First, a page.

As an interesting historical aside, Weehawk was the site in 1804 of the famous duel between Alexander Hamilton and Aaron Burr, which was reinacted in the 2004 bicentennial.
The caption under the title reads: “To Thomas Dixon Esqr. This Plate is Respectfully Inscribed by his Obliged Servt. Willm. G. Wall.” This is the first state of the print; Wall advertised it in June 1823.
Gloria Gilda Deák describes this print at length in her book Picturing America, a compendium of important prints in the New York Public Library collection. She cites a published account in 1823 that praised Wall’s view as “the most accurate description that we have seen” made from “the Mountain at Weehawk,” affording him a sweeping view of the city, its harbor and islands. Deák also provides this historical context:
William Guy Wall has given us matching views of New York much in the manner of two sides of the same coin. Here we view the city from the Jersey side, looking across the Hudson River. In the complementary view, entitled New York from Heights near Brooklyn… we are invited to an aspect from across the East River.
Both views are exceedingly well balanced, and both retain an eighteenth-century elegance in the clarity and fluid handling of the topographic projection, qualities enhanced by the skillful aquatinting of John Hill. Wall’s style is generically descended from that of the English artist Paul Sandby, a distinguished watercolorist who introduced the art of aquatint to England. Here, the southeast orientation of Wall’s pastoral-urban scene allows us to look well out into the upper harbor and admire New York’s advantageous location.
The steeple at the right end of Manhattan Island is Trinity Church; at the extreme left is Saint John’s Chapel. Connected to the tip of the island by a bridge is Castle Clinton (later Castle Garden). Governor’s Island, with Castle Williams, lies just off Manhattan. In the right middle ground is Stevens Point. On July 12th of the year this view was made, the New York Evening Post suggested that Castle Clinton be converted into public baths: “It would yield a greater revenue to the city than any other plan that has been proposed respecting it. Bathing might easily be rendered a fashionable as well as a healthy amusement.”
William Guy Wall was a watercolorist and landscape painter. Born and trained in art in Ireland, he emigrated to New York City in 1818, where he spent the next ten years. There he won wide recognition for his views of the City and the Hudson River. In addition to New York From Weehawk and the companion view New York from Heights near Brooklyn, he published a set of twenty views, including New York City and vantage points along the Hudson River, engraved by John Hill, and published as the Hudson River Portfolio in several editions from 1820 to 1828. A founding member of the National Academy, he exhibited there and at the Pennsylvania Academy. He continued painting and exhibiting his work over the next several decades relocating several times between New England, New York State and Dublin, Ireland. Several of his original watercolors are in the collection of the New York Historical Society as well as the Metropolitan Museum of Art.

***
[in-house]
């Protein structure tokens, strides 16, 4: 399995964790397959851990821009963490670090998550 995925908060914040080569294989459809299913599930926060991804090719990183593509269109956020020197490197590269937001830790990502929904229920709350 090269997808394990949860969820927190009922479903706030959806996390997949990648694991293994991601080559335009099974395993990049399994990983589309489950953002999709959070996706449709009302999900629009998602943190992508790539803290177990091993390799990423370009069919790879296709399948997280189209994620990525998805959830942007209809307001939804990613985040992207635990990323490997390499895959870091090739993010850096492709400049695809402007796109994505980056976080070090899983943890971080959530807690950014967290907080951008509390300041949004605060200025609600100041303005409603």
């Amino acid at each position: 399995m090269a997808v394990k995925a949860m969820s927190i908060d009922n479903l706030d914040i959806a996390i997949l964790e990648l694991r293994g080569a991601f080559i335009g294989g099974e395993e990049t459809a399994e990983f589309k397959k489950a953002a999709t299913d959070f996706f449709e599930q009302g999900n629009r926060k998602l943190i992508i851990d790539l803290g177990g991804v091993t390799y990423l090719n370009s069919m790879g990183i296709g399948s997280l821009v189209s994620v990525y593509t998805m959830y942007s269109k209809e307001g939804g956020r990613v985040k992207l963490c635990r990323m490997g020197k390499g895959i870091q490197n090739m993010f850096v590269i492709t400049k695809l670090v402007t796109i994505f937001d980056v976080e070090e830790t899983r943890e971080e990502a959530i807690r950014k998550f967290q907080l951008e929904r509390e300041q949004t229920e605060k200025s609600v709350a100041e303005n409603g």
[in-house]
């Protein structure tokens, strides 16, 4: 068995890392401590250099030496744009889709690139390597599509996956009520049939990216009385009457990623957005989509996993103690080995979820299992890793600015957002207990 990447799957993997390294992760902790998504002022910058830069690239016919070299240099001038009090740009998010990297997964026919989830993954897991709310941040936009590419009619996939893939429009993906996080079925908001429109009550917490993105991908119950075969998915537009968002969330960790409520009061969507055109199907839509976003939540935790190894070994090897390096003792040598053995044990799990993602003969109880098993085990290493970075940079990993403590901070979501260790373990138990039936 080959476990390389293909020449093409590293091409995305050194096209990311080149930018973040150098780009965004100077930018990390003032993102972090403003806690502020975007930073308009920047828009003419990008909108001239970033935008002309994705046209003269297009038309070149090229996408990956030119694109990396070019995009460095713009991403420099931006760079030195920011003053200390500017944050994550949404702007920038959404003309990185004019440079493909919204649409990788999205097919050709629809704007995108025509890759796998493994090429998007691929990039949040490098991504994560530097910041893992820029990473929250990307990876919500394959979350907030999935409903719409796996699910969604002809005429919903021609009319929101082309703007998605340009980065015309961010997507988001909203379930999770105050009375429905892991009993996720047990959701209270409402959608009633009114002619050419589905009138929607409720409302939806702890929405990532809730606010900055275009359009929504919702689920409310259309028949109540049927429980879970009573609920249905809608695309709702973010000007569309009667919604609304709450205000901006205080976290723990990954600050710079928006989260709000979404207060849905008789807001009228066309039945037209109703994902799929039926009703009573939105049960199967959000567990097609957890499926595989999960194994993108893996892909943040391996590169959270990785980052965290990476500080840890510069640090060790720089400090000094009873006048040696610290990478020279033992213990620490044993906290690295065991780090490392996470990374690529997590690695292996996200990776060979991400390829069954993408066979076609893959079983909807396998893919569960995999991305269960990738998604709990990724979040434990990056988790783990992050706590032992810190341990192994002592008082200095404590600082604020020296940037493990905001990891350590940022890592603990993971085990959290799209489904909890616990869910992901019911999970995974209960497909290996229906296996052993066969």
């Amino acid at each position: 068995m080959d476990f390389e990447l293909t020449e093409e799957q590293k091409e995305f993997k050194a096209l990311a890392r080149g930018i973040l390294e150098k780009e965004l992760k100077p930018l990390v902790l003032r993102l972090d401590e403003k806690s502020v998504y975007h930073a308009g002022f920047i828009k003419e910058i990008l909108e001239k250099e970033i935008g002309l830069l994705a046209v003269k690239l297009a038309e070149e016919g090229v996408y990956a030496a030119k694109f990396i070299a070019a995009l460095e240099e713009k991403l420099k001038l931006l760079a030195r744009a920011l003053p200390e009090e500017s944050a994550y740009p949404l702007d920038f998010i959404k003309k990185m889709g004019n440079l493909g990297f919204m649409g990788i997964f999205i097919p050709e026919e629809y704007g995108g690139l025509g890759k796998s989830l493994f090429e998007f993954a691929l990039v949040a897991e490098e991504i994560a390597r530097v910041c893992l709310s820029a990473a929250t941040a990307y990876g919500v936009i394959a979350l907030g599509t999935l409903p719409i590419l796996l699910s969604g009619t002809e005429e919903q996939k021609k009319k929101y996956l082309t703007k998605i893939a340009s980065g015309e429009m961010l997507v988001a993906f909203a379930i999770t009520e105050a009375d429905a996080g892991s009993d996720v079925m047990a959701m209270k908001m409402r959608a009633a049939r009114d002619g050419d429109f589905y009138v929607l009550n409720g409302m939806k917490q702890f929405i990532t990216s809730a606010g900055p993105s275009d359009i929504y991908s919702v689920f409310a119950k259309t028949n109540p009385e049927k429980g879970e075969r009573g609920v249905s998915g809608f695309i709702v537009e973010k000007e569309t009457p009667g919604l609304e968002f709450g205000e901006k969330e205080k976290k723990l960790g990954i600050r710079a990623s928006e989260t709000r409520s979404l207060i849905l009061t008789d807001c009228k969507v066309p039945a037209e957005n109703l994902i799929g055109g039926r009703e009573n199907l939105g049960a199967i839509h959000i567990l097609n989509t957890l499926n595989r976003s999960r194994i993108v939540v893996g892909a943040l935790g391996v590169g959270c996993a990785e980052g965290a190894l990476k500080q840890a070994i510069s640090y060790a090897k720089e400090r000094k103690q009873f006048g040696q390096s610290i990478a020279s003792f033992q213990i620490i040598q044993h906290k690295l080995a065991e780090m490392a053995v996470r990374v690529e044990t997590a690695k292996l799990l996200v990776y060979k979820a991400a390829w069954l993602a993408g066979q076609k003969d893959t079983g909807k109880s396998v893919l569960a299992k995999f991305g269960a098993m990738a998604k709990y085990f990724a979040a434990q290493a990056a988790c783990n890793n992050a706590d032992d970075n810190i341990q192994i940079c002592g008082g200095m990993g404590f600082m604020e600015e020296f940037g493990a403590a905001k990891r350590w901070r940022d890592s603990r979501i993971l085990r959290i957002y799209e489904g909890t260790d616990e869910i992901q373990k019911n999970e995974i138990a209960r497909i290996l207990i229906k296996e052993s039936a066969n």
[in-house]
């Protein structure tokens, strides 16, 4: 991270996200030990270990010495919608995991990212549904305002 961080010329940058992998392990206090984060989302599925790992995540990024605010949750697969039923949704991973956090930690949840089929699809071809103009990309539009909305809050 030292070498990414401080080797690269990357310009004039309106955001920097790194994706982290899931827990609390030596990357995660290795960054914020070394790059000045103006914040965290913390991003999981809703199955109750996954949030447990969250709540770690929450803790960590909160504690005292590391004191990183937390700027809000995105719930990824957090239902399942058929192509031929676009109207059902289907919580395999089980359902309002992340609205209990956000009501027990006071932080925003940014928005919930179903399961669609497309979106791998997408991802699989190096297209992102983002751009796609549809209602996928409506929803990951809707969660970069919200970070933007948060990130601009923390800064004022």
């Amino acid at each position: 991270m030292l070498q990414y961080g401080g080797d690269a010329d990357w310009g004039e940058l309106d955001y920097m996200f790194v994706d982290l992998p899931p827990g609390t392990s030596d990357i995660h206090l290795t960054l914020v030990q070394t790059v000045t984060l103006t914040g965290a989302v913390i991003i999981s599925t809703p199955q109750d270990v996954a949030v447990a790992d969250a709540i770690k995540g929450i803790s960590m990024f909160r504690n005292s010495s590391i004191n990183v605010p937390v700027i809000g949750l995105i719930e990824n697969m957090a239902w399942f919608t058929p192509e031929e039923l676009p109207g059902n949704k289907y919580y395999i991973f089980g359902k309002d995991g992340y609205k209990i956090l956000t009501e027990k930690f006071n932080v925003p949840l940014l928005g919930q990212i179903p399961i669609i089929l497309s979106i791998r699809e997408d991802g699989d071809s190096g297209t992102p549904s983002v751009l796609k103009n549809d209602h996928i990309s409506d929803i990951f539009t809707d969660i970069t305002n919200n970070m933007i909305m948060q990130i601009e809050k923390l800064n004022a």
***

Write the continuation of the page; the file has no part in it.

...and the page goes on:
John Hill began his career as an aquatint engraver of landscapes in his native London, publishing a series of views after the paintings of J.M.W. Turner and others. He emigrated to the U.S. in 1816 and continued engraving for the next 20 years, first in Philadelphia and later in New York. Hill is best known for his pair of New York City prints (the offered New York From Weehawk and the companion view New York from Heights near Brooklyn); The Landscape Album, a series of large aquatints of American landscapes, after the paintings by Joshua Shaw; and the Hudson River Portfolio after paintings by William Guy Wall. His son and grandson, John William Hill and John Henry Hill, also became noted landscape painters.
Condition: Generally very good, the colors bright and clean, the etching well defined, with the usual overall light toning and wear. Short tear about 4 inches in right margin extending slightly into wooded area in print, professionally restored, barely noticeable. Three additional short tears 2 inches or less into margins, professionally restored, largely matted out, barely noticeable. Small irregular tear in upper right margin, professionally restored, barely noticeable. Professionally rebacked on Japanese paper to restore tears and for support. Extremely faint oxidation in outer margins. Plate mark present on top and bottom but not on sides, probably as issued. In gold leaf frame with raised strap decoration, silk mat with gold-leaf bevel. Frame with usual wear.
Deák, Gloria Gilda. Picturing America. Princeton University Press: 1989. Item 336, pp. 229-230.
Fielding, Mantle. Dictionary of American Painters, Sculptors and Engravers. Green Farms, Connecticut : Modern Books and Crafts, 1926, rev. ed. 1974. p. 169 (Hill).
Groce, George C. and Wallace, David H. The New-York Historical Society’s Dictionary of Artists in America 1564-1860. New Haven: Yale University Press, 1969. pp. 315-316 (Hill); pp. 657 (Wall).
Koke. Checklist of John Hill. number 95.
Stokes, I.N. Phelps. American Historical Prints. c.1820-23-E-98.
Stokes, I.N. Phelps. The Iconography of Manhattan Island 1498-1909. Vol. III, pp.557-579, plate 92.